11.What is the difference between cheque and draft?
Cheque is a negotiable instrument instructing a Bank to pay a specific amount from a specified account held in the maker/depositor's name with that Bank.

Demand Draft (DD)A demand draft is an instrument used for effecting transfer of money. It is a Negotiable Instrument. To buy a "DD" from a Bank, you are required to fill an application form which asks the following information :

·  Name of the recipient
·  Amount to be transferred
·  Place where the transferred money is to be paid
Mode in which you will pay money to the Bank i.e. in cash or by debit to your account
The application form along with the cheque on your account or cash is deposited with the counter clerk who gives you a Demand Draft (which looks like a cheque) for the amount.
accepting payment through DD is more safer than accepting payment through cheque because Cheque may dishoner in case of in-sufficiant balance in drawer's account while DD is pre-paid.
Banks charge commission for issuing of DD and it vary according to status of a/c holder. They even issue DD free of cost to thier prestigious customers.  

12.What are the functions of Reserve bank of india?
16.What is service tax?What is excise duty and custom duty?
Service tax is a tax which is payable on services provided by service provider. Just like excise duty which is payable on goods  which are manufactured. The tax payable by the provider of services is govt of india
 23.What are different types of accounts exist in banks?
bank accounts may have a positive, or credit balance, where the bank owes money to the customer; or a negative, or debit balance, where the customer owes the bank money.[1]
Broadly, accounts opened with the purpose of holding credit balances are referred to as deposit accounts; whilst accounts opened with the purpose of holding debit balances are referred to as loan accounts. Some accounts can switch between credit and debit balances.
Some accounts are categorized by the function rather than nature of the balance they hold, such as savings accounts.
All banks have their own names for the various accounts which they open for customers.
Types of accounts
Other accounts
24.What are deposits?
A deposit account is a savings account, current account, or other type of bank account, at a banking institution that allows money to be deposited and withdrawn by the account holder. These transactions are recorded on the bank's books, and the resulting balance is recorded as a liability for the bank, and represent the amount owed by the bank to the customer. Some banks charge a fee for this service, while others may pay the customer interest on the funds deposited.

27.What is KYC?
KYC is an acronym for “Know your Customer”, a term used for customer identification process. It involves making reasonable efforts to determine true identity and beneficial ownership of accounts, source of funds, the nature of customer’s business, reasonableness of operations in the account in relation to the customer’s business, etc which in turn helps the banks to manage their risks prudently. The objective of the KYC guidelines is to prevent banks being used, intentionally or unintentionally by criminal elements for money laundering.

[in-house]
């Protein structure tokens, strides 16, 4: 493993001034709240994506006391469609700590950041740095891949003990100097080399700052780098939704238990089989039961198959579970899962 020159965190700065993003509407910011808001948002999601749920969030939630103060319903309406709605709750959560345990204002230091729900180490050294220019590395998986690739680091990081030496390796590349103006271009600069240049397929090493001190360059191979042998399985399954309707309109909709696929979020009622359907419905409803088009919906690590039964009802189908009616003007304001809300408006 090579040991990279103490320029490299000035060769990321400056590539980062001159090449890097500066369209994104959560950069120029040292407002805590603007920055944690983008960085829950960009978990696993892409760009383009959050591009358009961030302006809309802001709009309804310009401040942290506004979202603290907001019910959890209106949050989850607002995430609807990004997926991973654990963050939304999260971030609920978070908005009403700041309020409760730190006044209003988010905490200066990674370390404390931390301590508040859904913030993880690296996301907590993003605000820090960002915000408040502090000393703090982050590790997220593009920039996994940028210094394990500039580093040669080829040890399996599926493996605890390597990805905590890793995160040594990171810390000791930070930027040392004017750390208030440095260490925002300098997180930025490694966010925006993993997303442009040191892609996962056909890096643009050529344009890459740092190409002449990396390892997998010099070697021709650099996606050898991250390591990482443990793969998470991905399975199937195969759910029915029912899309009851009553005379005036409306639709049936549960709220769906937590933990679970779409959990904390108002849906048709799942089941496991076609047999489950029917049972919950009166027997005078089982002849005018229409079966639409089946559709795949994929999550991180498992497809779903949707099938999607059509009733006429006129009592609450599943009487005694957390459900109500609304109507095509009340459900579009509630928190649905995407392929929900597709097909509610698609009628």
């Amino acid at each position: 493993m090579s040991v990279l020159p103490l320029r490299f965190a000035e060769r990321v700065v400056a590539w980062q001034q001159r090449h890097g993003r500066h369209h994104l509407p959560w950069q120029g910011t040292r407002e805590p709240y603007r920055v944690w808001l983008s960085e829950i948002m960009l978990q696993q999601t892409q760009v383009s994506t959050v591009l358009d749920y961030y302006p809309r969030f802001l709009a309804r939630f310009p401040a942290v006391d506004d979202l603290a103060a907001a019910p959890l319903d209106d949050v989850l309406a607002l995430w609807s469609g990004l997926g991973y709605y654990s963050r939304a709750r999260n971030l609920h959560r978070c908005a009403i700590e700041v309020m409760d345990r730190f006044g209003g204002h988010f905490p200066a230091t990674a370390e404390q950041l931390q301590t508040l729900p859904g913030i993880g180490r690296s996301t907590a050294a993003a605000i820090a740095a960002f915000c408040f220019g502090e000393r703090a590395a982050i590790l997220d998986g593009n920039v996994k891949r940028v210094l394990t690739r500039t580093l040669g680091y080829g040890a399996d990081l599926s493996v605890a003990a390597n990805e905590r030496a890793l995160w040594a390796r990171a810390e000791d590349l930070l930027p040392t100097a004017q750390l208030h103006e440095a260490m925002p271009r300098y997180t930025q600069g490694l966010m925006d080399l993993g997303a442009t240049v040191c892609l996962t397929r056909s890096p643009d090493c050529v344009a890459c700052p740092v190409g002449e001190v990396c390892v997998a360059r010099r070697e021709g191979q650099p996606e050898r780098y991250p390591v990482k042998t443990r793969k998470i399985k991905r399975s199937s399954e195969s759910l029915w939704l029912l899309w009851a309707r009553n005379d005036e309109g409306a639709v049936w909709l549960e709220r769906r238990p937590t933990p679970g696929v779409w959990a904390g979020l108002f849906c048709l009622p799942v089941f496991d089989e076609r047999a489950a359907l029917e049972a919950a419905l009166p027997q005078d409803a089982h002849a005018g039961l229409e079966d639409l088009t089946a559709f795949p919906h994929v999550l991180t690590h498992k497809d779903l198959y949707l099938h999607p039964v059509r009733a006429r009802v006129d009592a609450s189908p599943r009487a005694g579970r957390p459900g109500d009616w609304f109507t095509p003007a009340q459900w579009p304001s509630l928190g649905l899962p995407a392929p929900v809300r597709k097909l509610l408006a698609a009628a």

KYC has two components - Identity and Address. While identity remains the same, the address may change and hence the banks are required to periodically update their records.
29.What is CAR?
Capital adequacy ratios ("CAR") are a measure of the amount of a bank's core capital expressed as a percentage of its risk-weighted asset.
Capital adequacy ratio is defined as
TIER 1 CAPITAL - (paid up capital + statutory reserves + disclosed free reserves) - (equity investments in subsidiary + intangible assets + current & b/f losses)
TIER 2 CAPITAL -A)Undisclosed Reserves, B)General Loss reserves, C) hybrid debt capital instruments and subordinated debts
where Risk can either be weighted assets ( ) or the respective national regulator's minimum total capital requirement. If using risk weighted assets,
 ≥ 10%.[1]
The percent threshold varies from bank to bank (10% in this case, a common requirement for regulators conforming to the Basel Accords) is set by the national banking regulator of different countries.
Two types of capital are measured: tier one capital (  above), which can absorb losses without a bank being required to cease trading, and tier two capital (  above), which can absorb losses in the event of a winding-up and so provides a lesser degree of protection to depositors.

32.What is Fund Flow & Cash Flow Statement?
Cash flow is nothing but flow of cash during a particular period of time. It is a strong Analysis tools used by Large and medium scale companies to make Analysis of Inflow and Outflow of money during a particular period of time. Now a days even small scale industries are using this tools.
Fund Flow shows the flow of money from different Activities .This helps the management to make analysis of the Flow of funds from activities such as Operating Activities, Investment Activities, Financing Activities etc.

33.What is Depreciation?
Depreciation is a non-cash expense that reduces the value of an asset over time. Assets depreciate for two reasons:
·  Wear and tear. For example, an auto will decrease in value because of the mileage, wear on tires, and other factors related to the use of the vehicle.
·  Obsolescence. Assets also decrease in value as they are replaced by newer models. Last year's car model is less valuable because there is a newer model in the marketplace.
Depreciation is calculated as follows:
·  The original cost of the asset, including costs of acquiring the asset, transporting it, and setting it up